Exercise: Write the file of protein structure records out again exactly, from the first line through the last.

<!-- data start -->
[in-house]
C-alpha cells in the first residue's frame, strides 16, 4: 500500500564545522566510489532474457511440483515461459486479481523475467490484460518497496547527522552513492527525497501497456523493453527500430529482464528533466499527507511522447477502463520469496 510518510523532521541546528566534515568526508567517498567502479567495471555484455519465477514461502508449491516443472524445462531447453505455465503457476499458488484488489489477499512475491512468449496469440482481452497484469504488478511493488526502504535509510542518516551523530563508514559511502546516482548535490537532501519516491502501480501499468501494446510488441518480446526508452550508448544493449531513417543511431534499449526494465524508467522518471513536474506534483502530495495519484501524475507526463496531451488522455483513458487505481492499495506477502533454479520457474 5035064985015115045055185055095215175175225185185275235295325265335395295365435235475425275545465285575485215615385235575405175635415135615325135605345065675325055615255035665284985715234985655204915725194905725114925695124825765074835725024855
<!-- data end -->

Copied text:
[in-house]
C-alpha cells in the first residue's frame, strides 16, 4: 500500500564545522566510489532474457511440483515461459486479481523475467490484460518497496547527522552513492527525497501497456523493453527500430529482464528533466499527507511522447477502463520469496 510518510523532521541546528566534515568526508567517498567502479567495471555484455519465477514461502508449491516443472524445462531447453505455465503457476499458488484488489489477499512475491512468449496469440482481452497484469504488478511493488526502504535509510542518516551523530563508514559511502546516482548535490537532501519516491502501480501499468501494446510488441518480446526508452550508448544493449531513417543511431534499449526494465524508467522518471513536474506534483502530495495519484501524475507526463496531451488522455483513458487505481492499495506477502533454479520457474 5035064985015115045055185055095215175175225185185275235295325265335395295365435235475425275545465285575485215615385235575405175635415135615325135605345065675325055615255035665284985715234985655204915725194905725114925695124825765074835725024855